"I will be perfectly honest - everybody who had seen the crash site from the air or had seen photos of the crash site, in our professional opinion, the chance that somebody had survived that crash were frankly pretty low," Moore said. "But we were not going to stop searching until we had absolute confirmation that there was nobody alive."

As it turned out, after spending Wednesday night at the scene, McGregor began walking south, up the valley toward the park road. The East Fork Valley is wide, with braided river channels, gravel and bluffs. Snow that had fallen earlier had melted.

He was walking while the search was under way, walking when the plane was found, walking when the trooper landed. It was seven miles to the road, and another eight to the unoccupied ranger cabin near the Igloo Creek campground.

The only two campers in the park were at that campground: Rodrick, 19, of Penacook, N.H., and buddy Jesse Hoagland, 20, of Loudon, N.H. The two aspiring filmmakers left home Sept. 25 on an adventure trip in a 1995 Chevy van, planning to produce a documentary of their travels.

Around 7 p.m., as dark was falling at the campground, Rodrick and Hoagland heard something in the distance.

"He thought it was a person, I thought it sounded like wolves," Rodrick said in a telephone interview Friday from Denali Park. "I was like, 'Don't worry about it.' And then we heard it again."

This time, it was clear. "Helloooo, hellloooo."

They walked to the entrance of the campground and spotted McGregor, wet and disheveled and obviously hurt, but coherent.

"He came staggering up to us," Rodrick said. "We saw him - his fleece was all burned. It kind of freaked us out at first."

They got McGregor back to their campsite. They had no idea there had been a plane crash in the park or that a search had been under way all day.

"He told us he had lost a guy out there," Rodrick said. "He was really in rough shape."

They fed the man crackers, a granola bar and a banana and gave him water, Gatorade and a jacket. Their van was parked about five miles away at Teklanika Campground, the farthest that visitors are permitted to drive into the park this time of year. They set off for the van about 8 p.m.

"He was walking on his own," Rodrick said. "He told us he was starting to see things in the woods. You could tell he had been in the woods, with no food, no water. We kept him talking."

They got to the van but were out of cell phone range. As they headed toward the Parks Highway, they drove right by ranger headquarters near the park entrance. McGregor was finally able to reach someone on his phone, and they met some people at the headquarters of Denali Air, outside the park.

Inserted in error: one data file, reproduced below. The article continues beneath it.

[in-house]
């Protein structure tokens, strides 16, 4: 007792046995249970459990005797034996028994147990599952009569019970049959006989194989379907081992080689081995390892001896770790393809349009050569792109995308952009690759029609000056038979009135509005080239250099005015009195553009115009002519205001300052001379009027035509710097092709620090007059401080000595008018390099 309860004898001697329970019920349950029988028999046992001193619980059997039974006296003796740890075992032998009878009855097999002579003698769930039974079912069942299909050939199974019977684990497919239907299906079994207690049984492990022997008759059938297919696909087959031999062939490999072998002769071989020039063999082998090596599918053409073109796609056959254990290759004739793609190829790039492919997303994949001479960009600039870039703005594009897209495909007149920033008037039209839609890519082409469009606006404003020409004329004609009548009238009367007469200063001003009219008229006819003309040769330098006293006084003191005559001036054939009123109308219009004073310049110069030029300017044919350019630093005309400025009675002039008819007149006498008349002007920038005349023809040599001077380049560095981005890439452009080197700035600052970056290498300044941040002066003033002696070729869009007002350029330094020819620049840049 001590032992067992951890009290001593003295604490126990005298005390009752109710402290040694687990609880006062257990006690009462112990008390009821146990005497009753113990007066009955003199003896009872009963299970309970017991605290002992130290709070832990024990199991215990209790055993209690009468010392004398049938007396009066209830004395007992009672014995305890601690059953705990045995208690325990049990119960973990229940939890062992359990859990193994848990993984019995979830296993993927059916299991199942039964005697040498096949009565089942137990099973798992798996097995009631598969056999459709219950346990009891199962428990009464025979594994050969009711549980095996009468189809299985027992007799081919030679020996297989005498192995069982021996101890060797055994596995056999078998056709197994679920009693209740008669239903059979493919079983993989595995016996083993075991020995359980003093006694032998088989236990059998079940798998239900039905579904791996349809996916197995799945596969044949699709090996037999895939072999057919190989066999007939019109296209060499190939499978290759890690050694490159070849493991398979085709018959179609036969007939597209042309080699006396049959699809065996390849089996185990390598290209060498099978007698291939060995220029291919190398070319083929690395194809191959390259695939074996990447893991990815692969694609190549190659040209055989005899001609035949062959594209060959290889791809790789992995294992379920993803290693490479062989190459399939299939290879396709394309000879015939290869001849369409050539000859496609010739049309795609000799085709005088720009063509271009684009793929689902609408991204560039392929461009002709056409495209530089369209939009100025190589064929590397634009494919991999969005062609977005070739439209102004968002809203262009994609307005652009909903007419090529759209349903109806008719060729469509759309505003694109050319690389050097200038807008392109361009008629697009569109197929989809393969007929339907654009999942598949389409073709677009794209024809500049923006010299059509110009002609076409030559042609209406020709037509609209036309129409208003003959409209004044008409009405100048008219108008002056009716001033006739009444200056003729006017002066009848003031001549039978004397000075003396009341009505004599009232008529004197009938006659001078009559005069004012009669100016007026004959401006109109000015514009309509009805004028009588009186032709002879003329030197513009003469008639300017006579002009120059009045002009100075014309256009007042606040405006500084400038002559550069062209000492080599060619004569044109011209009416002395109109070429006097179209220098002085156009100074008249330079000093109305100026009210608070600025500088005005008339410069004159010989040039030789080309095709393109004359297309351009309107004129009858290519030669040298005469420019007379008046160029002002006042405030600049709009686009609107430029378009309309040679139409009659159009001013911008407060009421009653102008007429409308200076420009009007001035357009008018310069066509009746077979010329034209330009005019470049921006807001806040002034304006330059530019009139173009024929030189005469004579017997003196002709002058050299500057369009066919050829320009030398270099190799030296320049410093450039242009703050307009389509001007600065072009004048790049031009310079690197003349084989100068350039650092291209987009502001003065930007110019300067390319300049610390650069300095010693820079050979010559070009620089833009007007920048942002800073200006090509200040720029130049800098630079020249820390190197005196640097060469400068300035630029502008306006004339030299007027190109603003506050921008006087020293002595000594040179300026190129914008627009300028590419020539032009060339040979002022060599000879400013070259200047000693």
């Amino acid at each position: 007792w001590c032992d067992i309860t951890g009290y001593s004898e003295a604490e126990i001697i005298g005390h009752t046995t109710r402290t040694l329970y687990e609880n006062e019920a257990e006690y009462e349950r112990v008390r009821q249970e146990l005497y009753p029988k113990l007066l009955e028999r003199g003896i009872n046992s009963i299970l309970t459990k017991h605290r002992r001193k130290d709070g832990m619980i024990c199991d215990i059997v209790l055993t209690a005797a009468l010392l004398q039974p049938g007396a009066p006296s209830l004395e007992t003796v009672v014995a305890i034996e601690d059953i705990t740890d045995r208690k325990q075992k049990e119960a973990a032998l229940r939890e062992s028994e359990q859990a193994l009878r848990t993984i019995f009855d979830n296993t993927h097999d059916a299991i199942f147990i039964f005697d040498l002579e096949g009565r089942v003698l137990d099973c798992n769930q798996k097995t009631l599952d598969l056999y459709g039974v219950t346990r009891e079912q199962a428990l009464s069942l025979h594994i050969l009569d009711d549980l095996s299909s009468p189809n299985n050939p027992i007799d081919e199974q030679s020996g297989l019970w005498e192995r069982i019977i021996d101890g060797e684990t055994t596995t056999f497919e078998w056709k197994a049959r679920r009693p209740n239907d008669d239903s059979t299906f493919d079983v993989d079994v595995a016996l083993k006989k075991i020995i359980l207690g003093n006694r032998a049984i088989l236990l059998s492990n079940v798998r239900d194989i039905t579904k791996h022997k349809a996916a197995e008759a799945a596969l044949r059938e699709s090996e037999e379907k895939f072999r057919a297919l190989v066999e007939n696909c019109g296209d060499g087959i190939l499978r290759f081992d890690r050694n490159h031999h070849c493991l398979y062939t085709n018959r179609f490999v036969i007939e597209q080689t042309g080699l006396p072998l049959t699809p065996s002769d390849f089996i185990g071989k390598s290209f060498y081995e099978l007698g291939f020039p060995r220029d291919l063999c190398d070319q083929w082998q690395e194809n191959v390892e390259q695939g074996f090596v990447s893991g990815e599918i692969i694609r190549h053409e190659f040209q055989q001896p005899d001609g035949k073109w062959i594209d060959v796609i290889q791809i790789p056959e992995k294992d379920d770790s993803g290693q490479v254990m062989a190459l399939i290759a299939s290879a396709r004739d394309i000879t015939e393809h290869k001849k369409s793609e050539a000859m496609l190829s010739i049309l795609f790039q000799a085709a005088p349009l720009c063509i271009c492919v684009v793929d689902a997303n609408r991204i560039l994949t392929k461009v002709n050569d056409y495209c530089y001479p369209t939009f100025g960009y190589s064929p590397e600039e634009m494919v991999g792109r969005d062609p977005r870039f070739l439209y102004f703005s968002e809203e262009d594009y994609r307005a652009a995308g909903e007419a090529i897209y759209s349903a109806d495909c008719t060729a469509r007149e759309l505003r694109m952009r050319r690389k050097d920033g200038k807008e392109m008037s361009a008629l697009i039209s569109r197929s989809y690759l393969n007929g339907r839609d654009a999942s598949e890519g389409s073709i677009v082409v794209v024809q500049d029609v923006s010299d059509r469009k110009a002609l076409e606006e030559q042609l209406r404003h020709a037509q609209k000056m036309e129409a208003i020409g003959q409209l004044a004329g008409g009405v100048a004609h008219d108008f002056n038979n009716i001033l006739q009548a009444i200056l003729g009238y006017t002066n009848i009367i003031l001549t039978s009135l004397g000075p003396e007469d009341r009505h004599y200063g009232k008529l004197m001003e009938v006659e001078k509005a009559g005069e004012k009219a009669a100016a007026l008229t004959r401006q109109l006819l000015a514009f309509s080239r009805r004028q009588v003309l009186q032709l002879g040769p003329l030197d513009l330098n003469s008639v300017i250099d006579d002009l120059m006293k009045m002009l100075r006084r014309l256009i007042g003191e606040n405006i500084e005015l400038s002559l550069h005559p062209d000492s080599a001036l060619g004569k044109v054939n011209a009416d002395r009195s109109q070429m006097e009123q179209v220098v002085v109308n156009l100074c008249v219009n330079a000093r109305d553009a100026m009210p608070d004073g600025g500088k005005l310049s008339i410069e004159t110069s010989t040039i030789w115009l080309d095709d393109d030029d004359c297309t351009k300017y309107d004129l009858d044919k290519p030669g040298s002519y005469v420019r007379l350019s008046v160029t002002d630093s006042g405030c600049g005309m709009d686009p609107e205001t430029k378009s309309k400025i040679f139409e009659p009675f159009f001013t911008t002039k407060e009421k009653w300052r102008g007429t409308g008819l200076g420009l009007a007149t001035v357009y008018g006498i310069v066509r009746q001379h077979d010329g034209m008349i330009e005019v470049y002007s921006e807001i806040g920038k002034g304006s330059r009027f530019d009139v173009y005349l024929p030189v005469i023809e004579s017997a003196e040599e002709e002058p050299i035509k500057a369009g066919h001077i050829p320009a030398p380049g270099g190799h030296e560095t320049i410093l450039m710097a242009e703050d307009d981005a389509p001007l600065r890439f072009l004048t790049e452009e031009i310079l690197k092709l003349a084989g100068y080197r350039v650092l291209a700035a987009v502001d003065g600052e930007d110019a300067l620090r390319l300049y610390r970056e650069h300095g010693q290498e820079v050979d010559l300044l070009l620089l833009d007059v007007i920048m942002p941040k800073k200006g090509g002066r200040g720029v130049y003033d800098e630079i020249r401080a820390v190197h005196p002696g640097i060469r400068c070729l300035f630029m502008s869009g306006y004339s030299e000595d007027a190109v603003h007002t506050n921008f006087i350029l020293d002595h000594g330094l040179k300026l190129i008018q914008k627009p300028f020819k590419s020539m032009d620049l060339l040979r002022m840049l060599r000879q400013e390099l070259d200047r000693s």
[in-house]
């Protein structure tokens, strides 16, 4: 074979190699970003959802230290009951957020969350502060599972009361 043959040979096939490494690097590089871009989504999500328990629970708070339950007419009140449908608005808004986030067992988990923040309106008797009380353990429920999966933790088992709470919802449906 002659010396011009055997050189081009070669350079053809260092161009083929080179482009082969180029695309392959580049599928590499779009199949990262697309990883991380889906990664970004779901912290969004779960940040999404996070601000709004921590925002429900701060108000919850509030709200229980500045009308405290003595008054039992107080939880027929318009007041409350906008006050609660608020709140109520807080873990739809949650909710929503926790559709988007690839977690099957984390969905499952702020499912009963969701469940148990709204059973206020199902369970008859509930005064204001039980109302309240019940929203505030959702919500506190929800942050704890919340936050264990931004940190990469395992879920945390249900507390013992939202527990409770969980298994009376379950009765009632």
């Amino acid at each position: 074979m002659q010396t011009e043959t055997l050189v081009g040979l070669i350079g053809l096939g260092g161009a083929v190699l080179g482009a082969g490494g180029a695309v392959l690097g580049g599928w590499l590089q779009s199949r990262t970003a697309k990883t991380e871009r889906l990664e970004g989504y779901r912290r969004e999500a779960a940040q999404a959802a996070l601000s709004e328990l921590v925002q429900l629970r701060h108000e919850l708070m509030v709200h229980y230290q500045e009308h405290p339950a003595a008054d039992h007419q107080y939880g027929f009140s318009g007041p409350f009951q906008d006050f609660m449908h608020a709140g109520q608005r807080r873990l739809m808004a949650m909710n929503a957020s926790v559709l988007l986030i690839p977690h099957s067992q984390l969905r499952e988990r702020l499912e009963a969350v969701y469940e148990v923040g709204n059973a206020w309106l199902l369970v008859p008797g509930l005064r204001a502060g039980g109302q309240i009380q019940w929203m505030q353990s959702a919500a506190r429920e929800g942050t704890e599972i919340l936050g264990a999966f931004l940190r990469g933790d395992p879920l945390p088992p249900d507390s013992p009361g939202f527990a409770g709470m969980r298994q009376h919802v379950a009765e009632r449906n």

The pilot climbed into a car driven by a friend who was going to take him to a hospital, but they turned back after they called 911 and were told an ambulance was heading in their direction.

Moore, who is also a medic, examined McGregor in the car when it got back to Denali Air, then got him into an ambulance to Healy, the next town north of the park. There, he was met by an air ambulance that flew him to a burn center in Seattle, where he was reported in satisfactory condition.

Feral said she is planning a memorial for Haber in Anchorage, Alaska, on Nov. 6.

Haber had a prickly personality and was often difficult to deal with, Feral said. About the only thing the two agreed on was protecting wolves, she said.

"He was a social conservative, I'm the opposite," she said. "He was cantankerous." She finally told him to stop talking to her about the social justice issues she was passionate about.

Haber was so devoted to his studies of wolves, he neglected everything else. His apartment in Anchorage was such a wreck he wouldn't let her into it, Feral said, and it had a sign on the door that said, "Go Away." But his cabin near Denali Park, which he used in the summers, was "drop-dead beautiful," she said.

Feral remembers Haber as someone who feared no one, despite the threats he received. He was also someone who could make anyone angry. When he would write something for a Friends of Animals publication, "you couldn't get him off the phone," she said. "We had editors who threatened to quit because it was 45 minutes on a comma. He couldn't take care of anyone's needs other than wolves."

Haber kept himself in excellent shape, she said, and seemed to have a gait that resembled a wolf's.

But he did talk about how he wanted to go, she said.

"The way he wanted to die was to be flying in a plane and hit a mountain at 100 mph."